Archaeology Making the News – A Service of the Center for Desert Archaeology
– The Ancient History of Phoenix Remains Evident at Pueblo Grande: In a city where you’re practically a native if you moved here before 1990, where historical neighborhoods are mere decades old, you can be excused for thinking the Valley lacks true historical context. But if you know where to look, the area has roots that go back not hundreds, but thousands of years. And you’ll find that evidence just a few miles east of downtown Phoenix at Pueblo Grande Museum. The archaeological site and museum is dedicated to preserving and interpreting the culture of the Hohokam, who lived in the Salt River Valley for more than 1,000 years, then packed up and left.
http://www.cdarc.org/page/9zmc – Arizona Republic
– Lecture (Salt Lake City): “House of Rain” Author CRAIG CHILDS, will speak Tuesday, 7 p.m. at the Salt Lake City Main Library, 211 S. 500 East, sponsored by the library and the Utah Center for the Book. He will discuss the world of the Anasazi people, an ancient civilization whose disappearance has been considered one of archaeology’s great mysteries. – From Deseret News
– Public Archaeology at Vista del Rio Cultural Park (Tucson): A thousand years ago, the Tucson area was still a favored place to live. Nowadays, it’s not uncommon to see an archaeological preserve among new housing developments, evidence of early Tucsonans. One such example is the Vista del Rio Cultural Park, unearthed in 1978 near the corner of Tanque Verde and Dos Hombres roads. Portable tents and umbrellas, archaeologists and families interested in learning more about the sort of people that walked on the same ground a millennium ago now populate the 8-acre area. The event, presented by Marana-based Old Pueblo Archaeology, occurs during the Arizona Archaeology Awareness Month.
– Prehistoric Burial Found during Construction in Alamogordo: The state Historic Preservation Division has been called in after a construction crew in Alamogordo unearthed human bones and pottery while digging a trench.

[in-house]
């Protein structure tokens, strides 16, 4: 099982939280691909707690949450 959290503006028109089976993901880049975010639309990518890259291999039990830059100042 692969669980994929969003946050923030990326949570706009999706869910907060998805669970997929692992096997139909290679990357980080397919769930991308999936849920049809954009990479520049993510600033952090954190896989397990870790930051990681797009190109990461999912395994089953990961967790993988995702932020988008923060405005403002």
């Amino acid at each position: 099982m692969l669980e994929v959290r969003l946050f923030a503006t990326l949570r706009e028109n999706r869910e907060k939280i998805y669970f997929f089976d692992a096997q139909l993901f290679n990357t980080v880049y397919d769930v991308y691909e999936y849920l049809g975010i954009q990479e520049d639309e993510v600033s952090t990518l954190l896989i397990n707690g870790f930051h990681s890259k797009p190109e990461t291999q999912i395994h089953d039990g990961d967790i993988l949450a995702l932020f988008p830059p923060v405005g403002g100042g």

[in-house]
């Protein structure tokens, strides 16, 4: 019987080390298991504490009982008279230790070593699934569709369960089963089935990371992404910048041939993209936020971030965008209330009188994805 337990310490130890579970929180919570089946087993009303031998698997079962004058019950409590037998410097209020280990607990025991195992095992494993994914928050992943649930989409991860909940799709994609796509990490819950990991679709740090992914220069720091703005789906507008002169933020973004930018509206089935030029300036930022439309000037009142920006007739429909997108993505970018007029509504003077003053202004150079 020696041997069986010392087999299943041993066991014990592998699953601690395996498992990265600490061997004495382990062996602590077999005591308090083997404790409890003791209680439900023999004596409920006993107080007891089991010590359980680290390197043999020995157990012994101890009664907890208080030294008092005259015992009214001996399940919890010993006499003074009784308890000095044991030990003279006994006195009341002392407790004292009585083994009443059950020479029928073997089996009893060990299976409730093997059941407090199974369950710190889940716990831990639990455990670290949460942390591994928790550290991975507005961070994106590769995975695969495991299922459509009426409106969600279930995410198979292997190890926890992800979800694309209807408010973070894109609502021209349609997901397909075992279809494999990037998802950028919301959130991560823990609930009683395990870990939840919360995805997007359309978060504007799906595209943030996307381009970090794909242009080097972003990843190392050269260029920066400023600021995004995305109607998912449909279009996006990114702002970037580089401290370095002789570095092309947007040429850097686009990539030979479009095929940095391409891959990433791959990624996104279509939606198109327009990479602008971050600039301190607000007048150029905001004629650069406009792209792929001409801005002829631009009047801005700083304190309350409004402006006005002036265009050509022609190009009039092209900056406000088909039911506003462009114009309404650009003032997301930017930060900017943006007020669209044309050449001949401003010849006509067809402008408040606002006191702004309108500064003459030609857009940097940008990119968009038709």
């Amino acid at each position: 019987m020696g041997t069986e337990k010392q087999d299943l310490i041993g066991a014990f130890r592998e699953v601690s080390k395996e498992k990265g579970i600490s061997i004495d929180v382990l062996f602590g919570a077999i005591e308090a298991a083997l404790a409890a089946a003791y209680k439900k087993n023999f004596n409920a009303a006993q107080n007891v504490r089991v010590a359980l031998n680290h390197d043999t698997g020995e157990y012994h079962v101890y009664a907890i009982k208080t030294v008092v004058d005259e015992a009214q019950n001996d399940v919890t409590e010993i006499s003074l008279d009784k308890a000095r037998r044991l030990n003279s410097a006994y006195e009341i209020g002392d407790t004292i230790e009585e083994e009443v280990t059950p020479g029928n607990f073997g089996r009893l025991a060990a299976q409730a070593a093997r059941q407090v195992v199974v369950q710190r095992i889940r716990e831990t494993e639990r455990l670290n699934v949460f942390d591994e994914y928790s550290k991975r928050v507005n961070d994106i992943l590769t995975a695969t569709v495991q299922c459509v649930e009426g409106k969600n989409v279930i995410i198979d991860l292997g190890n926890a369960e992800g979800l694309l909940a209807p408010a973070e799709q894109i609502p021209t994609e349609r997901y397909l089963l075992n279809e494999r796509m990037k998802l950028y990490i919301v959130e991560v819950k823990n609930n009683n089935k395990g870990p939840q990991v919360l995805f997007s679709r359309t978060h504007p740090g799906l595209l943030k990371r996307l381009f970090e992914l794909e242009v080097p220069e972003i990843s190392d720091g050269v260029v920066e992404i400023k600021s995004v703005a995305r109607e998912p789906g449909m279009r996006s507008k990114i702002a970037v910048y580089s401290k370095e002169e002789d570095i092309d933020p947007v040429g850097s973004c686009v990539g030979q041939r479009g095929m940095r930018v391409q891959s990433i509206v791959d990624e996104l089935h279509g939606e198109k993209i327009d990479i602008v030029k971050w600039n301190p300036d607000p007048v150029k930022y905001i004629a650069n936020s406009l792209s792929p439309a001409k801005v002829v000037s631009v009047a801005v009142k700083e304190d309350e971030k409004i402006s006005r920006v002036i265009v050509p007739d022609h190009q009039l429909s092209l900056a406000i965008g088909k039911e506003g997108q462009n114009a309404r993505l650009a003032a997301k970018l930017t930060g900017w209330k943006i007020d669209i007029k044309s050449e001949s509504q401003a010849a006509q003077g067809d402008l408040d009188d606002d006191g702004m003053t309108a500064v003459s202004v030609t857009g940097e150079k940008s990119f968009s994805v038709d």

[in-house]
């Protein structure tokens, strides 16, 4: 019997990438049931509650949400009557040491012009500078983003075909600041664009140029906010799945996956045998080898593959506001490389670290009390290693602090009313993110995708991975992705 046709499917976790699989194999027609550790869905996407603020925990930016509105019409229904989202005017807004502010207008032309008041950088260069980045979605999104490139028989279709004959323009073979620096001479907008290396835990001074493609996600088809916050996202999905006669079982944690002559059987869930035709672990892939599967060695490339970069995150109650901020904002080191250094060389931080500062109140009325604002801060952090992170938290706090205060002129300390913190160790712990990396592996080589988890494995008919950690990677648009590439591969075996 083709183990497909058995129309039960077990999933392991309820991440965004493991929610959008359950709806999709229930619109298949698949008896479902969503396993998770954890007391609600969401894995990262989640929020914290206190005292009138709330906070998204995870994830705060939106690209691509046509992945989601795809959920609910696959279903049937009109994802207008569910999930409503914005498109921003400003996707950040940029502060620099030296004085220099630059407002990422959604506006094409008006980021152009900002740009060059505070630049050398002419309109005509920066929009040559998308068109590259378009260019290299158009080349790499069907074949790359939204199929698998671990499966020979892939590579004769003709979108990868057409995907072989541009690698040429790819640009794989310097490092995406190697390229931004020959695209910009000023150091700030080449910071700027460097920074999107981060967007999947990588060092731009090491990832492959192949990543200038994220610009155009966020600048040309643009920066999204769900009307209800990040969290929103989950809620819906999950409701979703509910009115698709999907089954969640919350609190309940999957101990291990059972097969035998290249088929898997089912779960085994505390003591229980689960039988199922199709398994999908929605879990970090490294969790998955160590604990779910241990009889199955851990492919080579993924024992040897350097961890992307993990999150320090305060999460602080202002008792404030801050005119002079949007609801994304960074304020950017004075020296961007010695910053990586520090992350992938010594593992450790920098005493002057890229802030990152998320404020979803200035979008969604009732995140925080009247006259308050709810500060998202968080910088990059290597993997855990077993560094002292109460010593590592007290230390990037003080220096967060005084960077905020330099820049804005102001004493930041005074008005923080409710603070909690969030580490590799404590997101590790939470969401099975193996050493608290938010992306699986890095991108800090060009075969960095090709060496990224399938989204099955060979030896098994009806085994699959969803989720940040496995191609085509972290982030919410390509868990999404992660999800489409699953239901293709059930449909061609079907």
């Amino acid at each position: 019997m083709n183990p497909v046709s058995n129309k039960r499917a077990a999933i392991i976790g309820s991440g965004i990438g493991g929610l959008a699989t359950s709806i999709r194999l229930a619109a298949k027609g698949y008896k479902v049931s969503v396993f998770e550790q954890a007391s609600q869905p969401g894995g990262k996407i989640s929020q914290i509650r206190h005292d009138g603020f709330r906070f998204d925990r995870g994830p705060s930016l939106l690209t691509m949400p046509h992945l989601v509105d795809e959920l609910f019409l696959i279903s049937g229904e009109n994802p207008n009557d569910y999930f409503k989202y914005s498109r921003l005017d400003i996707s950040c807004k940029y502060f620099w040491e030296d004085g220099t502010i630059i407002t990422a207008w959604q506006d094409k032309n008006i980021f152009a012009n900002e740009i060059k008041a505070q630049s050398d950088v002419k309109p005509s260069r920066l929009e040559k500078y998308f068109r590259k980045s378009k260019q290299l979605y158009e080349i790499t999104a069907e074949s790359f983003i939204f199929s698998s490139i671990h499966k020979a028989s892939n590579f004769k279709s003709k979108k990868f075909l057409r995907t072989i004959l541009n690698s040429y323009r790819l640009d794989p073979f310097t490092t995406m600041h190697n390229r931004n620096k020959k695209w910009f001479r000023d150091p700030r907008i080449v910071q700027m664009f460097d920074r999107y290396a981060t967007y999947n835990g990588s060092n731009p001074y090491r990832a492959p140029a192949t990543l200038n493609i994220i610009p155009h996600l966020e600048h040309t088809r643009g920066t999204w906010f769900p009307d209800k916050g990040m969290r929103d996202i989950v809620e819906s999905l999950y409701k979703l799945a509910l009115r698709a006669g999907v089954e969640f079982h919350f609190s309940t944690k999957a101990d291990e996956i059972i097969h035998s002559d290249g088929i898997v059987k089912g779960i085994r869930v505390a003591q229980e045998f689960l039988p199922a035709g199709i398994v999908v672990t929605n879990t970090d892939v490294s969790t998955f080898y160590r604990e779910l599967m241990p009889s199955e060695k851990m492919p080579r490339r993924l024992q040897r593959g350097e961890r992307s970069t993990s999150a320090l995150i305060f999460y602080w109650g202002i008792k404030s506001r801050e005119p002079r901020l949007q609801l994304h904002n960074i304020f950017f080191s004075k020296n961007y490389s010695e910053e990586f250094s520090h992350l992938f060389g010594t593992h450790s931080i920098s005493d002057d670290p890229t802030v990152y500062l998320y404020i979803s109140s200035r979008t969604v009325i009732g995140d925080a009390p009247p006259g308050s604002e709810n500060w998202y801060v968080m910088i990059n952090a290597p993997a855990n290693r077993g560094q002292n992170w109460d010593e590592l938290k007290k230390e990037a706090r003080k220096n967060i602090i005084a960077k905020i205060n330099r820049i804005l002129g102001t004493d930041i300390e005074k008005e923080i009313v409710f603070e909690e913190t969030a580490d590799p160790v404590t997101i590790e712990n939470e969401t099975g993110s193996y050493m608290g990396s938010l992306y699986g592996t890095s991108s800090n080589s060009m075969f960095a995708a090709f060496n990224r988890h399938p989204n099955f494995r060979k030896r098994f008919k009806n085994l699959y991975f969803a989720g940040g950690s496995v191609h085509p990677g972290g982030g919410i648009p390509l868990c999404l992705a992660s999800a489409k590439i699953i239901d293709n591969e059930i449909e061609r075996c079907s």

– Reminder: The National Park Service will be soliciting public comments on the Future of the National Park system at a public meeting in Tucson, Wednesday, March 28.
– Arizona State Museum Archaeology Month Lectures and Events: Tuesday, March 27: A Century of Preserving Mesa Verde, Kathleen Fiero.. Arizona State Museum, North building room 309, 7 p.m., Free. Books available for purchase.
Thursday, March 29: A Sneak Peak at ASM’s Interpretive Gallery! ASM Staff.Tour ASM’s “wall of pots”– the first phase of the Pottery Project Interpretive Gallery. Arizona State Museum, North building, 7p.m., Free. Limit 30 people. RSVP to Darlene Lizarraga at 520-626-8381.
Saturday, March 31 Calling All Critters! ASM’s First Annual Animal Bone Identification Day 1 p.m.-4 p.m. Arizona State Museum, North building, rooms 309 and 311A, Free. ASM zooarchaeologist Barnet Pavao-Zuckerman hosts this first-time-ever event to identify that animal bone you picked up years ago while hiking. Learn also about southwestern zooarchaeology and the laws that protect archaeological and paleontological sites. Tour the museum’s unparalleled vertebrate collection. Activities for kids of all ages. Free and open to the public. No human remains, please, just critters.